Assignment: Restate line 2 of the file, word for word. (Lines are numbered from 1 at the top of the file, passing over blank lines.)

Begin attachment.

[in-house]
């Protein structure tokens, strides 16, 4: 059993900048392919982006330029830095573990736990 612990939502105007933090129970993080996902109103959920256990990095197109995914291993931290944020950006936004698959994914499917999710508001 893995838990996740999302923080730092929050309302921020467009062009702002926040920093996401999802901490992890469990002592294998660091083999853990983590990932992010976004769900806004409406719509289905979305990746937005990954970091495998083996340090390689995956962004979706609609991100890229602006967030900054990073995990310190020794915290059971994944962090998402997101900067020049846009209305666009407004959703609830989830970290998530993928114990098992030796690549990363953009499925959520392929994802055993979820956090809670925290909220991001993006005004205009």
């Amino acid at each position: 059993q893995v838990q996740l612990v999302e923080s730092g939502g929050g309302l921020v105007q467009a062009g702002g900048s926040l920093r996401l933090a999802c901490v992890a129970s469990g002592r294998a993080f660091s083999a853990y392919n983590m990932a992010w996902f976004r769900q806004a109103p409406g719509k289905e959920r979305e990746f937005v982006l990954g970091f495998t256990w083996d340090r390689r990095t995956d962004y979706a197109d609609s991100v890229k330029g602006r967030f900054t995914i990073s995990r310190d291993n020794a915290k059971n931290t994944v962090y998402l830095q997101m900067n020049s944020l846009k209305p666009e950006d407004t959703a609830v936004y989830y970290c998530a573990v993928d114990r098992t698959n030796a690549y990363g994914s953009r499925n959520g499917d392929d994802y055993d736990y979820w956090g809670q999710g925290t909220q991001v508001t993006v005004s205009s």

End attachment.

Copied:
């Protein structure tokens, strides 16, 4: 059993900048392919982006330029830095573990736990 612990939502105007933090129970993080996902109103959920256990990095197109995914291993931290944020950006936004698959994914499917999710508001 893995838990996740999302923080730092929050309302921020467009062009702002926040920093996401999802901490992890469990002592294998660091083999853990983590990932992010976004769900806004409406719509289905979305990746937005990954970091495998083996340090390689995956962004979706609609991100890229602006967030900054990073995990310190020794915290059971994944962090998402997101900067020049846009209305666009407004959703609830989830970290998530993928114990098992030796690549990363953009499925959520392929994802055993979820956090809670925290909220991001993006005004205009």